Monday, 29 April 2013

How Much Screen Time Should Kids Have?

How much screen time should kids be allowed? This issue is concerning a lot of parents so I thought I'd share our approach to screen time.

Screen time is not a phrase that gets used in our house. We don't have daily or weekly limits on how much time the kids can spend on the family PC, tablets, Wii console or TV. So far it seems to be mostly self-regulating.

Now our kids are 4 and 6 years old. So things may change as they get older. But I'm reading more and more stories about young children being addicted to iPads, and the terrible term iPaddy being used to determine a technology withdrawal tantrum.


We're pretty tech obsessed in our house. The kids have access to lots of gadgets and they get used regularly. So you might imagine they spend hours a day glued to a screen. Well most days they don't. All families are different, but some of our approach might be useful to other families.

Here's what we do:

  1. We watch very little regular TV as a family. TV is not part of our routine. We don't put the TV on in the morning and it rarely comes on after school. The kids watch Power Rangers on Netflix sometimes and we do watch documentaries and movies together as a family. This has been the way we have done things since they are tiny. It doesn't amount to more than 4 hours a week on average (and there are probably some weeks when they watch no TV at all.) Some TV is educational and it's fine to watch some for entertainment. But we can't watch the amount of TV that families used to and fit in all the other screens that kids now have access to.
  2. My kids are obsessed with LEGO, Playmobil, crafts and dressing up. We have always encouraged this and they are very good at occupying themselves, they will always choose to spend a large amount of their time in these activities. They also have a couple of classes they go to each week and we love to go for walks and visit museums and other things as a family. We also like to make stuff together. Basically, there's only a limited amount of time left for their gadgets. And they're not over-scheduled in the slightest, they just have a range of things they are interested in and want to do.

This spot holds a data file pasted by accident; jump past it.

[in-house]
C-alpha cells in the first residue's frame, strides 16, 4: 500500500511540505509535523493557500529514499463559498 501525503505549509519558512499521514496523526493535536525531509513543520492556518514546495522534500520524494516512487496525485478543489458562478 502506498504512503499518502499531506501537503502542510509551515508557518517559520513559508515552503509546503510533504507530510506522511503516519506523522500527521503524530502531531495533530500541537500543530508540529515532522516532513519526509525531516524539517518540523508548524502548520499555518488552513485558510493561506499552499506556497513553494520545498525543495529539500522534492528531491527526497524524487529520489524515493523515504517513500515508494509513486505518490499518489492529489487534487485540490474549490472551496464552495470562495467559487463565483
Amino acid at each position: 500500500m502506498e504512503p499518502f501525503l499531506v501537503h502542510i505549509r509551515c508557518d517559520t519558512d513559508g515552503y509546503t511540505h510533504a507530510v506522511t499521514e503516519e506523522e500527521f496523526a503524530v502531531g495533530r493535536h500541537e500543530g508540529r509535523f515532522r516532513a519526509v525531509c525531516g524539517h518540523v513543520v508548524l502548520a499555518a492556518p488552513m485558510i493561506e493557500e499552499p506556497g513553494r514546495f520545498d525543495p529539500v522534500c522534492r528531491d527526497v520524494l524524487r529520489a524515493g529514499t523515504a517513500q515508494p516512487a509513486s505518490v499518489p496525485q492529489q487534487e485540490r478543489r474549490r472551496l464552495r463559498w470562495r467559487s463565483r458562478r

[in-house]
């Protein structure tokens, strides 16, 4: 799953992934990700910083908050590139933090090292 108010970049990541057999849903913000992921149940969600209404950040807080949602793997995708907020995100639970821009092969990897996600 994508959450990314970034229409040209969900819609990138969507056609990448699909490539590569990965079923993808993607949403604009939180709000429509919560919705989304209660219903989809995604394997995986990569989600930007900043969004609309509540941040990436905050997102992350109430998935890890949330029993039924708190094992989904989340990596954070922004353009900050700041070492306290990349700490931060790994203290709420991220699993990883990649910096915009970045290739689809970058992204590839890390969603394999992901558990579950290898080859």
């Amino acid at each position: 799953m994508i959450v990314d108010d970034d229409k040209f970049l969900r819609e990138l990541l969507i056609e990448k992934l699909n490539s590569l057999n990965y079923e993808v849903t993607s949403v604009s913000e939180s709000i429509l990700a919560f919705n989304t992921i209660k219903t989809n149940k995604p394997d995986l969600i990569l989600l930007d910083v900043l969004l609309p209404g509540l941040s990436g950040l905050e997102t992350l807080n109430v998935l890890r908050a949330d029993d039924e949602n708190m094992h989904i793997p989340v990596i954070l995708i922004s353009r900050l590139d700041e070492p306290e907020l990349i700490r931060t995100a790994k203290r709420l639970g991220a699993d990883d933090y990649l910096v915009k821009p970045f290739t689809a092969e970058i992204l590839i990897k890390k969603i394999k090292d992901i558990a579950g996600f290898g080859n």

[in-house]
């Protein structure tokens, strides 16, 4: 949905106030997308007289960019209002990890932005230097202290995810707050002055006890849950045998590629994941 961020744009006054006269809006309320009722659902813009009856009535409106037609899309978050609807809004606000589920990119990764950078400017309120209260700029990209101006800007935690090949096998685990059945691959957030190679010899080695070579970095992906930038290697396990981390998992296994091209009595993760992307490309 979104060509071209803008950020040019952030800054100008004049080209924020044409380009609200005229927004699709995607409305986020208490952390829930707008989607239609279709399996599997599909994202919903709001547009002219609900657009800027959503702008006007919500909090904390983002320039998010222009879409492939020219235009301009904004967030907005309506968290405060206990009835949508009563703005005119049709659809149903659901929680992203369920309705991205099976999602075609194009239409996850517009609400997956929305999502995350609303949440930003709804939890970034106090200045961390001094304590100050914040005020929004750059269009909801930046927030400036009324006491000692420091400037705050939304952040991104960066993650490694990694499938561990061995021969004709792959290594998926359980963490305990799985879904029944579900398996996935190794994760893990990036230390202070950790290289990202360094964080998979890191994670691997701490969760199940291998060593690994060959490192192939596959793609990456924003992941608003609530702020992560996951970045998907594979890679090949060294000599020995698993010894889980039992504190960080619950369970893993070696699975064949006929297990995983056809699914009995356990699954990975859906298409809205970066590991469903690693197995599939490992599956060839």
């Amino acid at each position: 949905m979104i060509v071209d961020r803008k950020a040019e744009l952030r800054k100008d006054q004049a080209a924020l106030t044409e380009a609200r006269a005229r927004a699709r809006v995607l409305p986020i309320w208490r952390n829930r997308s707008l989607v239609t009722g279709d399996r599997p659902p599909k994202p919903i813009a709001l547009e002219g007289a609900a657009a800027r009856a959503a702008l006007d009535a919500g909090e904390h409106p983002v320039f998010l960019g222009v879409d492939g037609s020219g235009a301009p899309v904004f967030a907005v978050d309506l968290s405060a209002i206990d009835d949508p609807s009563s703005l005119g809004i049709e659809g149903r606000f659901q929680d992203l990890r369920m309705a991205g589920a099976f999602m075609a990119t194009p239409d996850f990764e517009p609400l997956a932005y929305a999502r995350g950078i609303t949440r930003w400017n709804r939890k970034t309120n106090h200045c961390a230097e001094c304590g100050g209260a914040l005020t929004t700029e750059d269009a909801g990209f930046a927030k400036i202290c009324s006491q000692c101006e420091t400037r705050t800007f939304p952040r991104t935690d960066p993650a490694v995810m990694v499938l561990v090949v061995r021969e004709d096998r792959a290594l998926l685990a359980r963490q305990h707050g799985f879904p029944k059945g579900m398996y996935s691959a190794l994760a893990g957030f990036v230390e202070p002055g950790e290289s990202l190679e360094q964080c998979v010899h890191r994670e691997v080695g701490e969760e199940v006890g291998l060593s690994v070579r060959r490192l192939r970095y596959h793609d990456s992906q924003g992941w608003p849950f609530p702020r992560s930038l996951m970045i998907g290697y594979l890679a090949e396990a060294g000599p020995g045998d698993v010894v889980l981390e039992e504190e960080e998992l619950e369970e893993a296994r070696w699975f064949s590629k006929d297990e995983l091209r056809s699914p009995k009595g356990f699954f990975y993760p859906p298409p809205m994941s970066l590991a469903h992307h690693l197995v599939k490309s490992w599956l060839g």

3. In the morning before school I offer them a choice of activities, sometimes they'll choose to spend 20 minutes on a tablet, sometimes they'll choose something else. This morning we played with an electronics kit. Still technology, but no screen and very hands-on. 
  4. We sometimes allow a crazy binge of screen time. For example, there was a week when we all had coughs and colds and someone was always too unwell to go out. Their Dad played LEGO Indiana Jones on the Wii for several hours a day for a couple of days which they watched and made helpful suggestions. 
  5. They generally get free access to the family PC which sits in our living room. Most of what they use it for is related to their other hobbies. They watch YouTube reviews about new and old LEGO sets. My older son might research a history subject he's interested in. They look at objects under the USB microscope. I know what they are doing on the computer and suggest things that they might be interested in. Occasionally my younger son needs to be dragged away to do something else. He might make a fuss, but then he might make a fuss if we need to leave the park when he's having fun. Giving a five minute warning and then saying time's up and ignoring any complaints seems to work well.
  6. There's usually a bit of tablet time after dinner and before I read them a story. Often one will use a tablet while I listen to the other read. My older son loves to play physics games like Cut the Rope Time Travel and puzzlers like Call of Atlantis. (Put a historical theme on it and you've got his attention.) In my opinion this is an excellent thing for him to be doing. Sometimes he chooses to do some writing about something he's interested in or write a story. Again, not the kind of thing I want to limit. My younger son likes the LeapPad 2 and might choose one of the games or just to do some drawing. Sometime we play multi-player games together at this time or I'll help get past a frustratingly tricky level.
  7. The kids sometimes play a bit of Skylanders on the Wii with their Dad's help. Especially if one of them has just earned a new Skylander.
We don't concentrate on limiting screen time. Instead we focus on making sure the kids are doing all the other things they need to be doing for a healthy childhood which includes plenty of time for them to use their imaginations (unstructured time to play, draw, write or make.) Some of those activities involve screens, some don't. We also take an active interest in what they are doing on the devices and help them find appropriate content.

I hope we'll be able to continue with this approach as they get older. I'd actually be fine with them getting a bit more screen time than they do at the moment. But they are getting interested in LEGO Technic and making robots. Definitely tech stuff, but involving time away from a screen. So that's our strategy going forward: make sure they have plenty of interests that ensure they don't need screens to entertain them all the time.



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